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Mauritania forms gov’t without Muslim Brotherhood

Tuesday 13/August/2019 - 01:24 PM
The Reference
Doaa Emam
طباعة

 Newly appointed Mauritanian Prime Minister Ismail Ould Badah Ould Cheikh Sidia has chosen members of his government, of 25 ministers.

Ould Cheikh Sidia, 58, replaced Ahmed Salim Ould Bashir who resigned last Saturday.

In his first statement after the appointment, PM Sidia said the President entrusted him with the formation of a government, taking into account the magnitude of challenges and noble objectives.

Mauritania forms
The new government did not include members of certain groups such as Tawassul Party, the political arm of the Muslim Brotherhood in Mauritania.

The representation of women in the new government drew criticism from Mauritanian feminist activists, who saw this as a decline in the presence of women in decision-making positions, as the cabinet included five women, down from seven.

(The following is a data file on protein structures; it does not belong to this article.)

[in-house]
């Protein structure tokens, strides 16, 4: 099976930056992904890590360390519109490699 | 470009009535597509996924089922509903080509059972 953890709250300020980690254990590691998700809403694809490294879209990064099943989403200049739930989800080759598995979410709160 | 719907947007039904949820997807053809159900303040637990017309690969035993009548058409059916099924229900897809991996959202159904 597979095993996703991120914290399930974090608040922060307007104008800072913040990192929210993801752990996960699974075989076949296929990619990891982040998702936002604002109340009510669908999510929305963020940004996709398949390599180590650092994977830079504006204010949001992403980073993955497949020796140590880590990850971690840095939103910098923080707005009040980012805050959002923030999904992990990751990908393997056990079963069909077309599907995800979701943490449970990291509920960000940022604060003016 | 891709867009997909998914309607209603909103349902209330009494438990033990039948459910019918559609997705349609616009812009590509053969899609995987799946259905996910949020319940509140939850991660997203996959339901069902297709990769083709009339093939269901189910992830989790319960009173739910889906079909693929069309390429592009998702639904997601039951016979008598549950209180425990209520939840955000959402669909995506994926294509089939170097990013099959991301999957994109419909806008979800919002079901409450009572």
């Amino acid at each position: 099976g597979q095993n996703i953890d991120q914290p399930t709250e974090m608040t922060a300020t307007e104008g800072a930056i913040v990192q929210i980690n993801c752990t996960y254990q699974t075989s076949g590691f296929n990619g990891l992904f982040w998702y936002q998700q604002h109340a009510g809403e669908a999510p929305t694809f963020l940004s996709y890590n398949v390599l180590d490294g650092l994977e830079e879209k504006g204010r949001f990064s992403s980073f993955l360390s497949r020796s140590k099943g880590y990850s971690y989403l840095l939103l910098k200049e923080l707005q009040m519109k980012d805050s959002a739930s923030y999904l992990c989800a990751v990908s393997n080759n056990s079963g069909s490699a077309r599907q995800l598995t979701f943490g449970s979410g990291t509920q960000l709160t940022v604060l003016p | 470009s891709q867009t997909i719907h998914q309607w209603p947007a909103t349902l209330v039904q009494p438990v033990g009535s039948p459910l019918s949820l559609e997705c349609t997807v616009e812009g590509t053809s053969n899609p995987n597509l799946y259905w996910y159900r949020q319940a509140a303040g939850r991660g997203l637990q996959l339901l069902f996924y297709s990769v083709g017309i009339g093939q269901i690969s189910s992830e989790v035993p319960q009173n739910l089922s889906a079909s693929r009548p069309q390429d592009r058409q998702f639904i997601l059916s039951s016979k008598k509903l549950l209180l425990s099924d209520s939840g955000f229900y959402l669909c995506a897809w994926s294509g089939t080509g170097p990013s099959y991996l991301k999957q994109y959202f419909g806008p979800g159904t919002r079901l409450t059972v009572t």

On the other hand, the President tried in his new government to introduce new faces of qualified people, as five of the new ministers were working in international organizations including the World Bank and the UNICEF.

Mauritanians are betting on these competencies in order to overcome the country's economic problems, fight corruption that plagues the government, and achieve comprehensive reform in basic services sectors of education, health and employment.

Six ministers from the previous government are taking part in the cabinet, including four who kept their portfolios, according to a presidential decree, namely Ismail Ould Cheikh Ahmed, Nani Ould Chrougha, Sidi Ould Salem, and Mohamed Ould Abdel Fattah.

Mauritanian writer and political analyst Mokhtar Abdu said that the Muslim Brotherhood in Mauritania is going through internal crises that make it unable to appear in the political scene.

He pointed out that the current crisis suffered by the Muslim Brotherhood reflects the lack of confidence among its leaders, which is reflected in the successive splits within the group.

He further referred to the tough phase that the Muslim Brotherhood’s Tawassul Party is going through reflects a rivalry over the leadership of the organization, eroding through its already affected population. 
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